As one of the Early Builders for FirstNet’s nationwide broadband public safety network, Colorado officials expect their experience testing the demonstration network’s capabilities will help as applications and devices come online.
The lessons learned from the applications, devices and operational sides and “can help our state move forward quickly and take advantage of the technology shift and really try to get ahead of the curve,” said Brian Shepherd, broadband program manager at the state’s Office of Information Technology.
But other lessons won’t apply since the First Responder Network Authority, an independent agency within the Commerce Department, tapped AT&T last March to build the network. “Some of those lessons we learned in terms of building a network won’t really be applicable anymore because we’re not going to build a new network,” Shepherd said. “We’re just going to use AT&T’s network.”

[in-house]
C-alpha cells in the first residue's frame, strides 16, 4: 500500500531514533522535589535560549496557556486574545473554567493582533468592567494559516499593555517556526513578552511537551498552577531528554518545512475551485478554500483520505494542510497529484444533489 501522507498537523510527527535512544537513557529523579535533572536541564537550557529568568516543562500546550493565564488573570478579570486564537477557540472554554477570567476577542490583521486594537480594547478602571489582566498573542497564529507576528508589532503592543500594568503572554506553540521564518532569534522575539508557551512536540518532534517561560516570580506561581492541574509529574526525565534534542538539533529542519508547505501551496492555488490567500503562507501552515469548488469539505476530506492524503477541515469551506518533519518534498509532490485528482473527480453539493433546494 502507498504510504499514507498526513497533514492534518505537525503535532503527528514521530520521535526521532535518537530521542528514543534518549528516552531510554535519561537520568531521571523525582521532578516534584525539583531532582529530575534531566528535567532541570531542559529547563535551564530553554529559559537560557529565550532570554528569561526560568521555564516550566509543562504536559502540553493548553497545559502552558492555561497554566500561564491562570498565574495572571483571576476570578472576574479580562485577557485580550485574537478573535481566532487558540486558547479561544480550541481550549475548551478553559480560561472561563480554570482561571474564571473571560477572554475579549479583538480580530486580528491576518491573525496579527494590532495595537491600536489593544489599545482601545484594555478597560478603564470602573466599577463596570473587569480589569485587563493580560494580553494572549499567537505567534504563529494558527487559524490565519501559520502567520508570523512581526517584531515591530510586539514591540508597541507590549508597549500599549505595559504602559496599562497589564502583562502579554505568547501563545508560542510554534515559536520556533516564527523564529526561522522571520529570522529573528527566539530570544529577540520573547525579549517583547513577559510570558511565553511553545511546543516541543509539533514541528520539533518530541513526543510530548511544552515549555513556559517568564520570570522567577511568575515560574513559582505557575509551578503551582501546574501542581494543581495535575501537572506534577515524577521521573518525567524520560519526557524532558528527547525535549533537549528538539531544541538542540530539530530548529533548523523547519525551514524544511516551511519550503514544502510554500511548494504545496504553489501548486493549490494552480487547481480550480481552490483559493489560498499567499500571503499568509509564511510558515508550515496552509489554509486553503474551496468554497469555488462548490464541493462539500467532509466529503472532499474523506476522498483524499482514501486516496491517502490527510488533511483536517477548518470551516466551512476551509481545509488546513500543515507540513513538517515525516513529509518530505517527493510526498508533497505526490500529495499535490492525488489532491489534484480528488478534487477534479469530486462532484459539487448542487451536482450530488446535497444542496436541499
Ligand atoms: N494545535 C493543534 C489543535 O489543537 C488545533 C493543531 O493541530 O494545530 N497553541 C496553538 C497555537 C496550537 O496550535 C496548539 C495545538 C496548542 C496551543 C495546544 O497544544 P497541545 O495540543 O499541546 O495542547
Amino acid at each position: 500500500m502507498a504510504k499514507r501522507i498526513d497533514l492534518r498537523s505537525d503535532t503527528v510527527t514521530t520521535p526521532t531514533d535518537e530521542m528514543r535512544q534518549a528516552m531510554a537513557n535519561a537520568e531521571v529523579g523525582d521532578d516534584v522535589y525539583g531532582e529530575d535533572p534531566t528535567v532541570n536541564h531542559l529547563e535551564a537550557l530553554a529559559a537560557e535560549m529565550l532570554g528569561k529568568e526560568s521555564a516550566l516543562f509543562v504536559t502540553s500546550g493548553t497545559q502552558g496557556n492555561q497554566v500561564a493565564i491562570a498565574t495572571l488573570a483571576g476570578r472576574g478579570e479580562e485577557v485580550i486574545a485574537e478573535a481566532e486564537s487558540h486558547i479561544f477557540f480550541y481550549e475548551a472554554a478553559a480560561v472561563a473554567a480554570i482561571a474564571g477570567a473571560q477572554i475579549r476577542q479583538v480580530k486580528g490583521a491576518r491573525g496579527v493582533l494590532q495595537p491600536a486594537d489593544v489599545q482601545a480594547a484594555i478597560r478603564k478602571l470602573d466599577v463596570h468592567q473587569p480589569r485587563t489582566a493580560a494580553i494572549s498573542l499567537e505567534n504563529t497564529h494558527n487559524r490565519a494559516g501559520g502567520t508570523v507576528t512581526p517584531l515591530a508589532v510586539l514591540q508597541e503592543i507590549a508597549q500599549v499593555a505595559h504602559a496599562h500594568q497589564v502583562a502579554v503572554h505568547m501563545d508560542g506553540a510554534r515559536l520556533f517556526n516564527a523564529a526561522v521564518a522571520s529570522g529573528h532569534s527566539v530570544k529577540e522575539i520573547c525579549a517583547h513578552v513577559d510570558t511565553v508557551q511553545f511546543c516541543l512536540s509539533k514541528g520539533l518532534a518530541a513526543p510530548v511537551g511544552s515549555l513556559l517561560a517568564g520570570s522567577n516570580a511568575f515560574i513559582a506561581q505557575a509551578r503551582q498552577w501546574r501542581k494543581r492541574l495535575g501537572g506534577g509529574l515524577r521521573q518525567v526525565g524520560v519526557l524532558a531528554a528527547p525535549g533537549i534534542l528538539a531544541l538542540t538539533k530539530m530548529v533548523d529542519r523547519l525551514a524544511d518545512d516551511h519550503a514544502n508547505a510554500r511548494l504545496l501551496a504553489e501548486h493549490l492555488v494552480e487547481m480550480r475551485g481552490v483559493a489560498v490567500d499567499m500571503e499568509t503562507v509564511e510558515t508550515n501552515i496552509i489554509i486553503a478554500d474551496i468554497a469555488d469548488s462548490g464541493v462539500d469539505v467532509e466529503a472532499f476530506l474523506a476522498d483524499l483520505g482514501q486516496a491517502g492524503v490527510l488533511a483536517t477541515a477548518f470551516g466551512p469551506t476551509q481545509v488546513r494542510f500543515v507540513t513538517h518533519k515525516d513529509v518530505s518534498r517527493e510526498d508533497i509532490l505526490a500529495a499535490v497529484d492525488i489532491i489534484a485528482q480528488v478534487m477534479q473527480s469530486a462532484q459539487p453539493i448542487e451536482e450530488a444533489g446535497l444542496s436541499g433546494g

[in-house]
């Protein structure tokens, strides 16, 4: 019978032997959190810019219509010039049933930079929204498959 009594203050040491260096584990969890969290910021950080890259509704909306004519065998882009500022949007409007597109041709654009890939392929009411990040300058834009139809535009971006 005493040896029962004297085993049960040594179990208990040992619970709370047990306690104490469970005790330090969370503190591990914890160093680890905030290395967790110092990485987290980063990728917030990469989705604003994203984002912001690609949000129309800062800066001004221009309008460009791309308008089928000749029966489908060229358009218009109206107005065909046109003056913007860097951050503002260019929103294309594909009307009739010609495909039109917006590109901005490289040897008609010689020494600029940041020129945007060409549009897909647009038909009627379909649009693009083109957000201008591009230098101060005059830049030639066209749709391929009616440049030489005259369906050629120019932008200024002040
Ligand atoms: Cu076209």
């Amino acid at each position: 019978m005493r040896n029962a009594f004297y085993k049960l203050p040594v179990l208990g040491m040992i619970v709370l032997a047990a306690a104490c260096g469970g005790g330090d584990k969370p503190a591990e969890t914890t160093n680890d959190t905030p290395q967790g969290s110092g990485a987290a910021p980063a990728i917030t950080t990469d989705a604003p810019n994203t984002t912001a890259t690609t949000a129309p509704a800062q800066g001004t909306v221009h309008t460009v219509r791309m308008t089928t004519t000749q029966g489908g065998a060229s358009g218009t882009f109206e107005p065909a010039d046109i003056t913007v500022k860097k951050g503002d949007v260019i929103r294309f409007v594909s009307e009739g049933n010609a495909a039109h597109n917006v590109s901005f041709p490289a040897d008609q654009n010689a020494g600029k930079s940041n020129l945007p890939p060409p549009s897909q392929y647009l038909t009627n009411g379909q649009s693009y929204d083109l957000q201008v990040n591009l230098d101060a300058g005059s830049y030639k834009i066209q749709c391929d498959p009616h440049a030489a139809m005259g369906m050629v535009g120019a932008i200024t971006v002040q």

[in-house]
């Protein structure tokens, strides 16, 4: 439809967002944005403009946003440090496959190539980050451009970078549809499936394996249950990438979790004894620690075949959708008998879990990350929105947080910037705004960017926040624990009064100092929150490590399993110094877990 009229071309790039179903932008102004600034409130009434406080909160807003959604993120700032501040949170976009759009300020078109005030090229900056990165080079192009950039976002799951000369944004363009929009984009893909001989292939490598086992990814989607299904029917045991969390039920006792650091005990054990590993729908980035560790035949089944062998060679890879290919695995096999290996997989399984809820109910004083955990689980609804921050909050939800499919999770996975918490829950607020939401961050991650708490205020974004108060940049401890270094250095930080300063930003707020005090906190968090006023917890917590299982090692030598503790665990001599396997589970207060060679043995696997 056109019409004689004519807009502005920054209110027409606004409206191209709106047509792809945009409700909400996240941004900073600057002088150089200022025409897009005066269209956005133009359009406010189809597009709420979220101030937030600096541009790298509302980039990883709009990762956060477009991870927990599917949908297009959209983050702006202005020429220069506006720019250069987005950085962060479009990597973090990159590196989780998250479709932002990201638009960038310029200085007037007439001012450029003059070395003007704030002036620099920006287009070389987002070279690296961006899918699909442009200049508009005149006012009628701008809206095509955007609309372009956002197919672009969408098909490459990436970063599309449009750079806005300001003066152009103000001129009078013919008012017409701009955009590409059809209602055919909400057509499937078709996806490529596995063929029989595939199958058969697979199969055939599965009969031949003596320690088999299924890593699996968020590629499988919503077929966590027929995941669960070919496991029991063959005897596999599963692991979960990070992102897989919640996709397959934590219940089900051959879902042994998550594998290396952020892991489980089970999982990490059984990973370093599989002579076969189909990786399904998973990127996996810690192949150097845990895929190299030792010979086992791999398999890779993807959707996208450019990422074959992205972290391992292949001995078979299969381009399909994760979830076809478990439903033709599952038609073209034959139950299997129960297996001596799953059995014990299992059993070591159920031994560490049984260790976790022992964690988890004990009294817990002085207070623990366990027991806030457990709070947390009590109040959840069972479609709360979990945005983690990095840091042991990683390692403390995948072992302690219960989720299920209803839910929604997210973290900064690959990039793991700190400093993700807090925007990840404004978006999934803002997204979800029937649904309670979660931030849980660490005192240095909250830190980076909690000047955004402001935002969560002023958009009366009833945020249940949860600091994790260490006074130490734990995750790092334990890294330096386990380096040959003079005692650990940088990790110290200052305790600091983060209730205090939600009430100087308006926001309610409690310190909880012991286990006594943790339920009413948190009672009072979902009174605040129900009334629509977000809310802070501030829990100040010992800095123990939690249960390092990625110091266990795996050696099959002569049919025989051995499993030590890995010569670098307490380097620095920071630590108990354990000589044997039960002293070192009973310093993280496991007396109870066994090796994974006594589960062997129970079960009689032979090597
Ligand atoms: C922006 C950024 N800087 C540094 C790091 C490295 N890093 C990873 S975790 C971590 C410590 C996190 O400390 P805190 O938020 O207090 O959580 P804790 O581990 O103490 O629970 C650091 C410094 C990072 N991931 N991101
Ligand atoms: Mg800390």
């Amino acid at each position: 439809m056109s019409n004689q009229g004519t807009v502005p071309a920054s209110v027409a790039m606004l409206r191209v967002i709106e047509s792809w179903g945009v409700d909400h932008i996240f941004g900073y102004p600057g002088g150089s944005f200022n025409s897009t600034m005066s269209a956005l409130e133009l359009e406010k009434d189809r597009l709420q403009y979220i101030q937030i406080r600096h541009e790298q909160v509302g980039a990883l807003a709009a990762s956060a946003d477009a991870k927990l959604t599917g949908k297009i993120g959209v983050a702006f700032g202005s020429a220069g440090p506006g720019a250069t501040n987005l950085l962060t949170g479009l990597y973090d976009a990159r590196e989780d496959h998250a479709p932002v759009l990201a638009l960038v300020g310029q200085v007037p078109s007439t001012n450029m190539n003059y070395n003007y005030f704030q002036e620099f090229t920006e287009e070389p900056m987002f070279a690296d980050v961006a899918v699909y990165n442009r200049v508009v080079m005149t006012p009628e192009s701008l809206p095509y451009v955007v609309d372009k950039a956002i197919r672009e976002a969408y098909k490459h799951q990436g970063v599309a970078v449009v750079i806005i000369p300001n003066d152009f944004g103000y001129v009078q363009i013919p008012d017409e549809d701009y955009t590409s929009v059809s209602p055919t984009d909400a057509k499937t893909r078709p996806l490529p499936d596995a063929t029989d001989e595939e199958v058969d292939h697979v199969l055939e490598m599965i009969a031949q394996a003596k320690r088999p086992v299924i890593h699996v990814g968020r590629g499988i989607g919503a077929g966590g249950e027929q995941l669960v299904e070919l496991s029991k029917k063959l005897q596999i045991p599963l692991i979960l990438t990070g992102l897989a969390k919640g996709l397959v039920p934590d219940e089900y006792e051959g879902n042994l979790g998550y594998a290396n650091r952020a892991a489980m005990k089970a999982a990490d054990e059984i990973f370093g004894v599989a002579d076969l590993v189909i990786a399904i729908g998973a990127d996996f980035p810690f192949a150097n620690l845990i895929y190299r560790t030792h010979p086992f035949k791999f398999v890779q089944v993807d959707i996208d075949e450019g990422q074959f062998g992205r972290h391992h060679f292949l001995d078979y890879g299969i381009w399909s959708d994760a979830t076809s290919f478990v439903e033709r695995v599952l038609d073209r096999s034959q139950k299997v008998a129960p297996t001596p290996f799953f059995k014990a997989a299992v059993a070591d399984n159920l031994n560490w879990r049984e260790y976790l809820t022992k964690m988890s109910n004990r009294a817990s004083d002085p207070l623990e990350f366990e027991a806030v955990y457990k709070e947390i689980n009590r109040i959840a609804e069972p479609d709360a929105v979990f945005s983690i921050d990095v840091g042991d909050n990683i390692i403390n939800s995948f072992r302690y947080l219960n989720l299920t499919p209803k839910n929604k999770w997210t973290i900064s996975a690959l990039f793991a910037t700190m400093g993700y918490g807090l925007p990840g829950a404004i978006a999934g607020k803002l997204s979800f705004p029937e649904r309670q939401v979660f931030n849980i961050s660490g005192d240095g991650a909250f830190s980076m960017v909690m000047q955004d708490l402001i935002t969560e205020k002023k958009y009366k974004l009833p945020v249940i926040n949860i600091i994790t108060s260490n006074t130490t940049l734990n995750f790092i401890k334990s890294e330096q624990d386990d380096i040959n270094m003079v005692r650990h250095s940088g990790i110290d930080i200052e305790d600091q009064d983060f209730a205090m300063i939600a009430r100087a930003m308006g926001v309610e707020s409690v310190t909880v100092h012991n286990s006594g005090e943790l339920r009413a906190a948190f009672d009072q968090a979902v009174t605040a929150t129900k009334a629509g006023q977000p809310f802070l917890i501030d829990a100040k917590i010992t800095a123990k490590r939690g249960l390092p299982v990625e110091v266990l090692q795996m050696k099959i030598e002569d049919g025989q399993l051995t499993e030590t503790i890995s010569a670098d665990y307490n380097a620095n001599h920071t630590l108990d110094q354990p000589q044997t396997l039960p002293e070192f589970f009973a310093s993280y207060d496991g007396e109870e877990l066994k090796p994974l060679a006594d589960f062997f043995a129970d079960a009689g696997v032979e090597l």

As one of five Early Builders nationwide, Colorado launched an LTE network in 2014 and tested it during several events, such as the 2015 International Ski Federation’s Alpine World Ski Championship in Vail, when participants used push to talk (PTT), viewed enhanced video surveillance from five cameras on Band Class 14, and set up hunter safety checkpoints with Colorado Parks and Wildlife. For that, participants used wireless, ruggedized handheld devices on the same network to scan radio frequency identification tags and query and enter information into databases in real time.